Malaysia: Fuel heats governmental crisis (+ videos)

June 21, 2008 -- The National Front (BN) government led by PM Abdullah Badawi has been shaky since the March general election that returned a much stronger parliamentary opposition — now largely united in a new People’s Front (Pakatan Rakyat).

However, the BN’s recent decision to lift petrol prices by 41% (and diesel by 63%) has galvanised a new round of mass protests. Thousands took to the streets in Kuala Lumpur after prayers at the mosque on June 13 demanding that prices be lowered and a much larger rally is being planned for July 6.

Link’s Peter Boyle spoke on June 19 with S.Arutchelvan, the secretary-general of the Socialist Party of Malaysia (PSM), about the recent developments. After a 10-year battle for registration as a legal party, the PSM has just been promised recognition by the embattled government. This follows the PSM winning two seats in the March elections.

June 13 fuel hike protests

The opposition People’s Front says it is building a million-strong march against the recent fuel price hike for July 6. That would make it the biggest demonstration ever in Malaysia.

If we can get 1 million in the streets of Kuala Lumpur then I believe we are ready to take over the government. I think 1 million is not realistic, at this stage, for a country with a population of around 25 million. I think if we can get 100,000 people, that would be a big achievement.

How is the July 6 demonstration being built?

Currently there are many small demonstrations, many road shows and talks going on where in all these events, the date July 5 is being repeated. The police are warning the public not to participate. We look at this as additional publicity for the event.

How is the fuel price hike affecting people?

This is the talk in every corner, every coffee shop. People have been grumbling. The government has gone on a huge propaganda campaign in the mainstream media to justify their decision, but people are not buying their argument. Prices of all goods have gone up. The government has failed to control these prices and even traders are not listening to the government any more.

What is the People’s Front position on the current fuel and food price hikes?

They charge that the government is weak and not able to handle the crisis. They feel that as Malaysia is a petroleum-producer (with the state-owned oil company, Petronas, with a monopoly) the people should not be burdened by a reduction in the fuel subsidy. They compare Malaysia with other oil producing nations that still have lower fuel prices.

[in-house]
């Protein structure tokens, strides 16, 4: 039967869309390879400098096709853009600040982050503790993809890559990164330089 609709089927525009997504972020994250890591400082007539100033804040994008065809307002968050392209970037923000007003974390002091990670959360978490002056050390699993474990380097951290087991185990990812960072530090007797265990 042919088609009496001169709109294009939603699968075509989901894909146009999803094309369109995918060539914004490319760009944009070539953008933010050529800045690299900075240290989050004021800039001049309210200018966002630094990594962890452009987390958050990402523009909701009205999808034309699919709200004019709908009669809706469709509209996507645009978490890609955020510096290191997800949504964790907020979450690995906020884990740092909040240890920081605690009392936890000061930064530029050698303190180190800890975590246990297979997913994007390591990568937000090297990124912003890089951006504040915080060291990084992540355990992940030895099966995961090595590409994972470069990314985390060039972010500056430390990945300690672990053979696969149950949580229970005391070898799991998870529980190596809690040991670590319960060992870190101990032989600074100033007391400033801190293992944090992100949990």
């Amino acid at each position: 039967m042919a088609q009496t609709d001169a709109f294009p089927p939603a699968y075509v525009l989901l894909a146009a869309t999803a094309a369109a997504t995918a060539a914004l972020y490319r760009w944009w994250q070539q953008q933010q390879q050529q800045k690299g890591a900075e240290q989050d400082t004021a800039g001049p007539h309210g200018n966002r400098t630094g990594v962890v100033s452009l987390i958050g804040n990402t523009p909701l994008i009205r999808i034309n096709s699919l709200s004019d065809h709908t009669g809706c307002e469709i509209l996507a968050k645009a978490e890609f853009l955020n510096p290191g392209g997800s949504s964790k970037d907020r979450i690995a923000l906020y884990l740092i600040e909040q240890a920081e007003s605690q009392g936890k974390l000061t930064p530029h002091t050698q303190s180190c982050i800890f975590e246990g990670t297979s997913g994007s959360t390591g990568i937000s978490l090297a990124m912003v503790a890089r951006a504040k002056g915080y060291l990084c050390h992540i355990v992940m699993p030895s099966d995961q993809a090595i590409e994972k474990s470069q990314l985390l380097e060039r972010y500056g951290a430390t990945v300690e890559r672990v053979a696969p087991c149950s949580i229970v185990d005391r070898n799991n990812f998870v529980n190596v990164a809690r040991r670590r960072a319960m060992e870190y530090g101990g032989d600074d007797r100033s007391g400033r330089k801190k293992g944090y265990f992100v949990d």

They charge that there is mismanagement and wastage. They also say that the federal government is punishing the people for giving the opposition a huge mandate in the last election.

What is the PSM’s position on the fuel and food price rises?

The fuel hike is a declaration of war against the people. Only when the people own their oil, can it be put to good use. Venezuela is a country which charges only 16 sen per litre and the revenue for oil is used by the Venezuelan state to give free education and health care, besides helping poor neighbouring nations.

This was only possible when a revolutionary government under the leadership of Hugo Chavez with people power took over the petrol company and brought it under government control. Petronas is nationalised but not under the control of the people.

It is outrageous that the government hiked the fuel price when Petronas reported US$13.3 billion profit in the 12 months to March 2007 and US$12.9 billion in the following six months to September 2007.

The government’s promise to give rebates to consumers is a further insult to our intelligence. The PM said further that the money saved will be used to offset the world food crisis. This was the same promise given when the government came out with the previous fuel hike. Then, we were taken for a ride and told the money will be used to improve the public transportation system.

PSM supports any move to mobilise people power to remedy this situation. We call upon all political parties and people’s movements to rise up to demand and reclaim what is ours. Waiting in queues is not going to bring about political change.